Process orientation and management is becoming a valuable competency in most ACOs. First, develop a process to identify the right group of patients for care coordination. If you don’t have the patient “risk score” data needed in-house, collaborate with your payors; they’re likely rich with the information needed to make informed decisions about areas of focus. Staff the care coordination of higher risk patients accordingly, using conservative case load benchmarks in the beginning, so case managers/care coordinators are not initially overwhelmed by productivity expectations. Work intelligently to determine the location of care coordination roles and their work activity —those that should be situated centrally or at physician offices. Measure results and continuously modify and improve processes.
Being process-oriented means being “performance tracking”-oriented. Develop measurement capability so leaders can be informed by dashboards that tell them the health of the processes along with results. Inform and engage physicians continuously during the change process, so they can effectively champion the improvements.
Step 5: Connect with the Right Technology
One area of potential long-term financial gain is making better use of existing technologies, or replacing them with simpler, cheaper, and more effective technologies. Your organization may have purchased a veritable hodgepodge of niche technologies. But are they all working together to your utmost advantage? Might a narrower set of existing and new solutions be far better than, say, six disparate systems? As your ACO begins accepting more financial risk, the need to enhance IT systems increases, so people and processes supporting 'risk management' can be sufficiently supported.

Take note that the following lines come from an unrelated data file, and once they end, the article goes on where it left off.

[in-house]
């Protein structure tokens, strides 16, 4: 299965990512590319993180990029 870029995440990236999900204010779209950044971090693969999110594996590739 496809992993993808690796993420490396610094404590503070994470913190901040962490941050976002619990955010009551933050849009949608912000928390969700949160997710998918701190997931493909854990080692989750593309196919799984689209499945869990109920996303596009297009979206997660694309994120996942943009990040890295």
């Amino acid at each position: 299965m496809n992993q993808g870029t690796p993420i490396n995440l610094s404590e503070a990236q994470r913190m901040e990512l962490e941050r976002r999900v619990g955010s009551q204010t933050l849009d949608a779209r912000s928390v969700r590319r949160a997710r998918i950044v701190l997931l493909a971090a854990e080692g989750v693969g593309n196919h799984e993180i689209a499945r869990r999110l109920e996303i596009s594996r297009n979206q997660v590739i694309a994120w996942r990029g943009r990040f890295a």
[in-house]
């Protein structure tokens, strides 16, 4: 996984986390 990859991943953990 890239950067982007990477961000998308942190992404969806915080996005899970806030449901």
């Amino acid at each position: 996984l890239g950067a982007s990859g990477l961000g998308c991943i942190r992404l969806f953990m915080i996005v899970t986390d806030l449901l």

In an ACO world, it’s essential that technology be placed within the natural workflow of clinical staff. If they’re taking a lot of extra time training and re-training themselves to use a particular technology, they’ll be relieved when provided with a less time-consuming, superior solution in one or a few, easy-to-use software applications.
Be sure your technologies meet multi-payor needs, so that a simpler technological footprint can be realized, which has speed and cost-to-market benefits when trying to improve overall operations. A simpler and easy-to-use technology portfolio will likely yield improved patient service and quality, and provide the benefit of higher staff satisfaction with their work environment.
Bob Wadsworth joined Freed Associates in 2015 as a Client Executive. He has significant experience in deploying technology for cost, quality, and service improvement in both payor and provider operational settings. Prior to this position, Bob was a senior vice president of healthcare delivery networks with an integrated care management software company. He also has held executive positions at a large health plan and leadership positions in other health care technology companies, in addition to his management consulting experience.